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Sunday, August 9, 1998 Published at 16:06 GMT 17:06 UK


Around the world in 80 lessons

Homework will be e-mailed back from Barbados

Part of a series on how the Internet is being used in education. By BBC News Online's Sean Coughlan.

In terms of excuses for not handing in homework, being on a small boat several thousand miles from land might count as fairly impressive.

Sophie Edington on her Internet lessons
But thanks (or no thanks) to the Internet and e-mail, two schoolgirls from Shropshire who are embarking on a round-the-world sea voyage with their parents will be expected to continue with their studies, no matter where they are in the world.

Sophie and Suzy Edington from Broseley Wood, near Ironbridge, will be setting sail from Plymouth with their parents on 18 August, beginning a 15,000 mile voyage which is scheduled to finish in Queensland, Australia in October 1999.

[ image: Sophie Edington will be studying on the long voyage across the Atlantic]
Sophie Edington will be studying on the long voyage across the Atlantic
So that she can study for her A levels in geography, French and English while sailing around the world, Suzy Edington, 16, has enrolled at Cranford Community School in Hounslow, west London which offers teaching via the Internet. Her sister Sophie, 13, will be taking lessons in her pre-GCSE year at the same school.

A cabin on board the yacht has been converted into a classroom for the sisters, with a laptop computer connected to the Internet by a mobile phone serving as the main link with their teachers in Britain.

Assignments for A level courses will be sent to and from the yacht by e-mail, says the school's senior deputy headteacher, Tommy Masters.

"As the girls will have no access to a library or a wide enough range of text books, the Internet will be the main resource for research," he said.

[ image: Suzy Edington's A level essays will be researched using the Internet as a school library]
Suzy Edington's A level essays will be researched using the Internet as a school library
As well as using the Internet as a mobile library, a Website provided for the school by the educational computer company Research Machines will be used as a form of electronic blackboard for displaying text or images. Teachers will be able to put up pages that Sophie and Suzy can use in their daily long-distance lessons.

Mock exams will be taken on board the yacht, but so far there are no plans for sitting external exams while at sea.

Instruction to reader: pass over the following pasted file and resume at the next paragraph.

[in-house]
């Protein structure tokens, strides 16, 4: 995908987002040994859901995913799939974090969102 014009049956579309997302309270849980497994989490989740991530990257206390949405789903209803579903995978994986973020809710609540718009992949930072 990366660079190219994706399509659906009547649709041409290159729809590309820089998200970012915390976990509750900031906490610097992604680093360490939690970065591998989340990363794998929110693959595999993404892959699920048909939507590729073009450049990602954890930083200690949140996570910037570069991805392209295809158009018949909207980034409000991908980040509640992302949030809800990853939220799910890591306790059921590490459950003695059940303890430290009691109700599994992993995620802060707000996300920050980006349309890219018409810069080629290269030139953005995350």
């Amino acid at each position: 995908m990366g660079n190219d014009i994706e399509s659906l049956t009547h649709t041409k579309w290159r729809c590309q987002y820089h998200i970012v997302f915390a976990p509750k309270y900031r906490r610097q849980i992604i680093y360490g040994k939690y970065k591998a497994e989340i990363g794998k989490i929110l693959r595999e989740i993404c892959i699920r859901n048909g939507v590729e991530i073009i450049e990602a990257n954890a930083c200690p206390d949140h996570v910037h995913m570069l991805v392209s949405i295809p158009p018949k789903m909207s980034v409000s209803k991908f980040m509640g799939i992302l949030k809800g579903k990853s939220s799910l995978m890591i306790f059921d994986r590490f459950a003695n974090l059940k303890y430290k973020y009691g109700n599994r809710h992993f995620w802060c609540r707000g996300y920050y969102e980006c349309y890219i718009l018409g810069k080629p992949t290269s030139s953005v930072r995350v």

"The boat wouldn't be a recognised exam centre," Mr Masters said, "but you never know - in the future such things might be possible".


The possibility of using video-conferencing for lessons is also being explored, although this would be limited to when the family came ashore in towns large enough to provide the technical facilities.

[ image: Loquax, the yacht that will take the family around the world]
Loquax, the yacht that will take the family around the world
The girls' father, Peter, built the boat in his back garden. He says that as well as using the Internet to maintain their academic careers, his daughters will be able to keep in touch with young people of their own age, including building a Website in conjunction with classmates back in Britain.

Mr Edington is delighted with the flexibility that such distance learning offers.

Health message

The family's journey is supporting the charity Sight Savers, which campaigns against blindness in developing countries.

After leaving Plymouth the Edingtons will sail to West Africa, where they plan to travel upstream along the River Gambia to deliver optical equipment to riverside surgeries and to promote a health education message.

From Africa, they will sail westward across the Atlantic, aiming to arrive in Barbados in time for Christmas. In February, the Edingtons will sail through the Panama Canal and travel across the South Pacific in the summer months, before arriving in Australia in the autumn.

As the Edingtons travel around the world, Peter will be reporting on the journey on the family's own Internet site.

In another record of the journey, the enterprising Edingtons will be taking a video camera for the BBC television series Video Diaries.

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